Mozzarella – Nobody’s Fool

As cheesy as it sounds, I disagree that mozzarella is at all “foolish.” I think it’s actually quite useful and tasty. Mozzarella is my go-to cheese when I need to use up milk, because it’s easy and can melt. 

Making mozzarella takes some kneading and stretching of the cheese curds.

It’s the only unaged, beginner cheese that I’ve made that melts properly when heated. I’ve used it in different dishes, but mostly on pizza, of course.

If I have a gallon of milk that’s not going to be used before it expires, I know I can always turn it into mozzarella. Below is a mozzarella recipe from the book Home Dairy with Ashley English, reprinted by permission of the author. I purchased the rennet I used from New England Cheese Making Supply, Co. You can find calcium chloride there, too.

There are different types of rennet. I use a liquid vegetable rennet.

Rennet has an interesting history. I don’t have space here to include that history, but would urge you to check it out if cheese-making interests you. (Who doesn’t like to read about digestive enzymes found in mammals’ stomachs?)


1 gallon whole cow’s milk (not ultra pasteurized)

2 teaspoons citric acid powder

¼ teaspoon calcium chloride mixed with ¼ cup cold, sterilized water*

½ teaspoon liquid rennet or ¼ crushed tablet mixed with ¼ cold, sterilized water

1 teaspoon cheese salt or kosher salt

*Omit this step if using raw milk 

To Prepare:

  1. Pour milk into large pot. Stir in citric acid powder (and the calcium chloride, if using). Warm milk gently over medium heat to 88°F. Use a thermometer to avoid overheating.
  2. In a small bowl, mix together rennet and cold water. Add rennet solution to milk, and continue stirring until the temperature reaches 104° to 106°F. Remove the pot from the heat, cover, and allow to rest for 15-20 minutes. The curds and whey will begin to separate during this time.
  3. Use a slotted metal spoon, remove the curds, and place them in a large glass or ceramic bowl. Press against the mass of curds with the slotted spoon, forcing out as much whey as possible, and pour it off into the pot of whey.
  4. You can warm your curds either in the microwave or with the heated whey.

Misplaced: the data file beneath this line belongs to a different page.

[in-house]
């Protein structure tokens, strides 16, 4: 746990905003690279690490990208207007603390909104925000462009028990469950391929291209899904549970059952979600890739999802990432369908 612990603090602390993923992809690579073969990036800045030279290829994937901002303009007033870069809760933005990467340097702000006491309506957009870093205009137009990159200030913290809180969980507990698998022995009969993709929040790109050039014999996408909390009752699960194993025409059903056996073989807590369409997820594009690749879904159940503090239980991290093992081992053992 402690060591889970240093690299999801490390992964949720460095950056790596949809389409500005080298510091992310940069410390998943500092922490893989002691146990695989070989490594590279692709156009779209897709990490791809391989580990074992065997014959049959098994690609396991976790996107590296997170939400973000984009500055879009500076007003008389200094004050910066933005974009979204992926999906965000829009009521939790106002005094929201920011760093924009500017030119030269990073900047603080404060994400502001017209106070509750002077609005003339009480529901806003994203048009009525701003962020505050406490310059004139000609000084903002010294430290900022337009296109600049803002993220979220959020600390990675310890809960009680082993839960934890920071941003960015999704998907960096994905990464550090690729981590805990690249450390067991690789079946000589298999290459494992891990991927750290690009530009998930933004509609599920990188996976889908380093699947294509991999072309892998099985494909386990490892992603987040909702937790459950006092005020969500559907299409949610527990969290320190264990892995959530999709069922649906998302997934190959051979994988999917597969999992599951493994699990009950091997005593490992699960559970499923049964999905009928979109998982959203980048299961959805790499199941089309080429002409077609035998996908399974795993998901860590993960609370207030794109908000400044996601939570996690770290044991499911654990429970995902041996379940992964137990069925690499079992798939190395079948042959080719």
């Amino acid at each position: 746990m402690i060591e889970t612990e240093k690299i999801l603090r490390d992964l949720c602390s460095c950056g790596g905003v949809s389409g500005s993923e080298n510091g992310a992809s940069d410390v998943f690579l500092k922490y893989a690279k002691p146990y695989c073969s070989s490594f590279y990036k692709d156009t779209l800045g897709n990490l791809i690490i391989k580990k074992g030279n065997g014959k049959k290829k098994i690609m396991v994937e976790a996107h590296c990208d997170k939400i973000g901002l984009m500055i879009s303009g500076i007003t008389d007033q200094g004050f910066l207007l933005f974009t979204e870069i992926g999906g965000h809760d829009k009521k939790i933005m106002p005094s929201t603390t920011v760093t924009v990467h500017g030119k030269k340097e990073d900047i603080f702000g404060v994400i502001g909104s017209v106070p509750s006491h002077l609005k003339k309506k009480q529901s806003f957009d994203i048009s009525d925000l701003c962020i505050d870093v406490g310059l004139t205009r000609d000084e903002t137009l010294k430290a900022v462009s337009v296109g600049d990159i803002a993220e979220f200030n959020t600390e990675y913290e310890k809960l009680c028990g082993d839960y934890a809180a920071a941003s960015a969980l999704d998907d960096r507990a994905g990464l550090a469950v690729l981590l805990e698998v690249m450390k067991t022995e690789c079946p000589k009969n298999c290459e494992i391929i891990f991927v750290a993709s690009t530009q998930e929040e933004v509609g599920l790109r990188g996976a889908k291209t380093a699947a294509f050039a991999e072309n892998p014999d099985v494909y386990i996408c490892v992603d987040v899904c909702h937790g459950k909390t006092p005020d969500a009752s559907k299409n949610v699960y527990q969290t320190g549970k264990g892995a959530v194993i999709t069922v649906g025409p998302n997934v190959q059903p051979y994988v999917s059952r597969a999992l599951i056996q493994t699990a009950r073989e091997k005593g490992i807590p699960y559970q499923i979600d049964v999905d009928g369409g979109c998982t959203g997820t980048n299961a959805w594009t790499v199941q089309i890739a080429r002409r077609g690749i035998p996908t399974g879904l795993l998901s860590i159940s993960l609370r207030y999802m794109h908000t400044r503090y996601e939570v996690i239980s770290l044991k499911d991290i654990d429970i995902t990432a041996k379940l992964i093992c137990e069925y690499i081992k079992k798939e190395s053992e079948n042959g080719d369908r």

5. Read below paragraph about kneading your curds.
  6. Once ready, your cheese will be pliant, spongy, and shiny. You can eat the mozzarella immediately, or place in a lidded container and store in refrigerator. Use within one to two weeks.

The “curds” are actually one big cheese ball that needs to be kneaded. I usually separate this into two balls and work one at a time. I’ve never used a microwave to heat up the curd, because I’m one of those people who thinks microwaves kill off nutrients. Instead, I use the whey. I dump a bunch of the whey down the sink, so the remaining whey in the pot will heat faster. The pot goes back on the burner until the whey reaches about 170°F.

Here I add the calcium chloride to the cold milk before heating.

Then, I ladle some whey onto my curd ball. (I have one ball at a time in a glass bowl for this part.) You’ll need to wear a pair of rubber gloves while kneading. (I bought a pair that I use only for making mozzarella.) The whey is very hot, so you’ll burn your hands if you don’t wear gloves. 

After adding the rennet, the curds separate quickly from the whey.

The whey melts the curds together. While the ball is hot, you pick it up and knead, stretch, squeeze the ball to give it the right texture and work out any whey remaining in the curds. I also salt my cheese at this point. This part really only takes a few minutes: ladle, pick up ball and knead for awhile, ladle some more, pick ball back up, etc.

My two mozzarella balls when they are finished.

I repeat this procedure with the second curd ball and then put both balls into a glass container. All done, and then it’s happy, cheesy goodness.

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